Health surveillance of a potential bridge host: Pathogen exposure risks posed to avian populations augmented with captive-bred pheasants
Augmentation of wild populations with captive-bred individuals presents an inherent risk of co-introducing novel pathogens to naïve species, but it can be an important tool for supplementing small or declining populations. Game species used for human enterprise and recreation such as the ring-necked pheasant (Phasianus colchicus) are commonly raised in captivity and released onto public and private wildlands as a method of augmenting naturalized pheasant populations. This study presents findings on pathogen exposure from three sources of serological data collected in California during 2014–2017 including (a) 71 pen-reared pheasants sampled across seven game bird breeding farms, (b) six previously released pen-reared pheasants captured at two study sites where wild pheasants occurred and (c) 79 wild pheasants captured across six study sites. In both pen-reared and wild pheasants, antibodies were detected against haemorrhagic enteritis virus (HEV), infectious laryngotracheitis (ILT), infectious bursal disease virus (IBDV), paramyxovirus type 1 (PMV-1) and Pasteurella multocida (PM). Previously released pen-reared pheasants were seropositive for HEV, ILT, and PM. Generalized linear mixed models accounting for intraclass correlation within groups indicated that pen-reared pheasants were more than twice as likely to test positive for HEV antibodies. Necropsy and ancillary diagnostics were performed in addition to serological testing on 40 pen-reared pheasants sampled from five of the seven farms. Pheasants from three of these farms tested positive by PCR for Siadenovirus, the causative agent of both haemorrhagic enteritis in turkeys and marble spleen disease of pheasants, which are serologically indistinguishable. Following necropsy, owners from the five farms were surveyed regarding husbandry and biosecurity practices. Farms ranged in size from 10,000 to more than 100,000 birds, two farms raised other game bird species on premises, and two farms used some form of vaccination. Biosecurity practices varied by farm, but the largest farm implemented the strictest practices.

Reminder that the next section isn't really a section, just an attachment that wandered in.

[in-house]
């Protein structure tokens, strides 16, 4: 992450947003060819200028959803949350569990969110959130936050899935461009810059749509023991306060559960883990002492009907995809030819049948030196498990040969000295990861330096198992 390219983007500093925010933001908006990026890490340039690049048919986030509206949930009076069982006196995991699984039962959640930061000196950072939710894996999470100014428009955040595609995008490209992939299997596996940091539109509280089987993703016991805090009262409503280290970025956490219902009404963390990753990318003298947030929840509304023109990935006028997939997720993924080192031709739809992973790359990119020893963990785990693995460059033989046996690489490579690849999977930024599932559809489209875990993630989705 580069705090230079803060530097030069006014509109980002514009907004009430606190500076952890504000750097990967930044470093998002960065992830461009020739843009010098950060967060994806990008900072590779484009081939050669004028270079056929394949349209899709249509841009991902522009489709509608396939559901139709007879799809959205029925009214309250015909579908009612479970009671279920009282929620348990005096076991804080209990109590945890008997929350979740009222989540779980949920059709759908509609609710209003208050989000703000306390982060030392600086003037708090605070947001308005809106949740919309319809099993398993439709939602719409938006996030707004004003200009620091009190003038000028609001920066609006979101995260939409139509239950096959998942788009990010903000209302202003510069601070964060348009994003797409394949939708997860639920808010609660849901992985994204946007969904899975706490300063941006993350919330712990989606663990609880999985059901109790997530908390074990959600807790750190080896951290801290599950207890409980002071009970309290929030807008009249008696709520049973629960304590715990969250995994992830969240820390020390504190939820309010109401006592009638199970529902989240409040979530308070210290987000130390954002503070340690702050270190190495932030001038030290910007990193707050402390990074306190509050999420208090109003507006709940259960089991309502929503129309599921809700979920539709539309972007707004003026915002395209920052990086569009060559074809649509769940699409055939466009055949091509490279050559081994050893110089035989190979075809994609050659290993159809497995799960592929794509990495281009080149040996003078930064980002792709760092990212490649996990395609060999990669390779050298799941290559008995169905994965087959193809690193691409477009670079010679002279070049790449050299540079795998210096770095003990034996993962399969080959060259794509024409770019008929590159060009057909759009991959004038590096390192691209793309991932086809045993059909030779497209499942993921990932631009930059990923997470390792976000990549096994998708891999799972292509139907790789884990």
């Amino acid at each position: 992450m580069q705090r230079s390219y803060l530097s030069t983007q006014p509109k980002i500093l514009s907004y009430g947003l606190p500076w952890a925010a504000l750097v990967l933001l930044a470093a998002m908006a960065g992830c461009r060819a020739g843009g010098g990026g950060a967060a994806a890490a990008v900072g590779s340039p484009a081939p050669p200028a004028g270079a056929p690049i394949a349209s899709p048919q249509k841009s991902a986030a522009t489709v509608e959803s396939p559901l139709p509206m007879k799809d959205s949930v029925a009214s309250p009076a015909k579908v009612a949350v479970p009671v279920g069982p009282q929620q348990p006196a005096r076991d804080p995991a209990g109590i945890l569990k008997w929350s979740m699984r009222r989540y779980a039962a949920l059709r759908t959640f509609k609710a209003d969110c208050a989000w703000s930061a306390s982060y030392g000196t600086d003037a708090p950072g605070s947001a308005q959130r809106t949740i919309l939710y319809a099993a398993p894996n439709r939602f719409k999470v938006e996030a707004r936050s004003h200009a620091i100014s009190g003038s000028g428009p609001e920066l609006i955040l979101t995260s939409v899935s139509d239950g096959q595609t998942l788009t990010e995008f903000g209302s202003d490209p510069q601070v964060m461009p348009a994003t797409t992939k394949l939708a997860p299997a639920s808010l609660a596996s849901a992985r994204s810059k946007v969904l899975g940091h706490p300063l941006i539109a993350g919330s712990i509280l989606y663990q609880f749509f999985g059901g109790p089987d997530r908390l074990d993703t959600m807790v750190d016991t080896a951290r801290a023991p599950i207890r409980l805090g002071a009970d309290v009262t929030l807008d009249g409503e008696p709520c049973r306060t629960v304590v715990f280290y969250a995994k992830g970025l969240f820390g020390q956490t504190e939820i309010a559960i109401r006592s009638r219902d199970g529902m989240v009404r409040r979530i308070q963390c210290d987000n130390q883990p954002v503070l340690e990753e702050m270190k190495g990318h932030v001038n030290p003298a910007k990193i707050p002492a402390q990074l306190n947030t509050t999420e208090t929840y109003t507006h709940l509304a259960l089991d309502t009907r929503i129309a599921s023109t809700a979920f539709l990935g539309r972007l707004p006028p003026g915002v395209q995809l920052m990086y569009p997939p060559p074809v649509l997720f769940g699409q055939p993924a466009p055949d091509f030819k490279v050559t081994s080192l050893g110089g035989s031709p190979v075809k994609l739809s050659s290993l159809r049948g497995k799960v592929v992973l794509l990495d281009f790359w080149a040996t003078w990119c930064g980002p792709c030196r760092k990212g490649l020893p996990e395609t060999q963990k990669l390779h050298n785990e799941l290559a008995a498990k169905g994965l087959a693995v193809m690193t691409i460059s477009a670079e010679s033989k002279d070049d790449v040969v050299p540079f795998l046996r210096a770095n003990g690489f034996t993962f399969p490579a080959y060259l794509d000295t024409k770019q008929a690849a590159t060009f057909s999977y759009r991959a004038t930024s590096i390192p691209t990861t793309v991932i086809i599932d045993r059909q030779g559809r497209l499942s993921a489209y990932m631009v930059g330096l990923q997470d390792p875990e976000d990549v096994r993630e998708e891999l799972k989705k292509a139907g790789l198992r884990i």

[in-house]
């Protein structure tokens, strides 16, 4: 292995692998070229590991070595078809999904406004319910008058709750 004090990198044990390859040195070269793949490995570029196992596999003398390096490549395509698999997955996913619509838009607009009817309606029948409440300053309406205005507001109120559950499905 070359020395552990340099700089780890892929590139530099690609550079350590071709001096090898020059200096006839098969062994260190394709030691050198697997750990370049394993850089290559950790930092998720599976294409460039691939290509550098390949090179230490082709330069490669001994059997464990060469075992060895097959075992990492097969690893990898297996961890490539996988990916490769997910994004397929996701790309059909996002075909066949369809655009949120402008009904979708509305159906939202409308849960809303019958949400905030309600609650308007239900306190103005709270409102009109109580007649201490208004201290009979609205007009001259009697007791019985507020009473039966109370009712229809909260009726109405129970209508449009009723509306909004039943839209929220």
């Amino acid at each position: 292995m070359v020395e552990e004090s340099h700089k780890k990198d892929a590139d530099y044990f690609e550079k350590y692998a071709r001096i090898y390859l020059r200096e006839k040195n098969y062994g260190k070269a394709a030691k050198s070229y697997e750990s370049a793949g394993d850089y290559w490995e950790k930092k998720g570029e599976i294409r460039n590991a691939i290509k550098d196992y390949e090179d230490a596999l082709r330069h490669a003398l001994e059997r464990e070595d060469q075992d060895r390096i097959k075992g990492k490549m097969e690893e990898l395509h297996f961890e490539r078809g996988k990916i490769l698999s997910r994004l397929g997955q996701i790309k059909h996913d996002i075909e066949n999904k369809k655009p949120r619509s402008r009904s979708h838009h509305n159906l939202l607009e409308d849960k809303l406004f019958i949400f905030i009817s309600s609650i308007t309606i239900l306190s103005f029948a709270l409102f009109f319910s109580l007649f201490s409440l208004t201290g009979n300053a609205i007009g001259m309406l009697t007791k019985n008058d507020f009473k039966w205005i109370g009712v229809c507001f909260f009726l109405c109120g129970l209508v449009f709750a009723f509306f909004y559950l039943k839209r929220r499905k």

|Health surveillance of a potential bridge host: Pathogen exposure risks posed to avian populations augmented with captive-bred pheasants
|Ian Dwight, Peter S. Coates, Simone T. Stoute, Maurice E. Pitesky
|Transboundary and Emerging Diseases
|USGS Publications Warehouse
|Western Ecological Research Center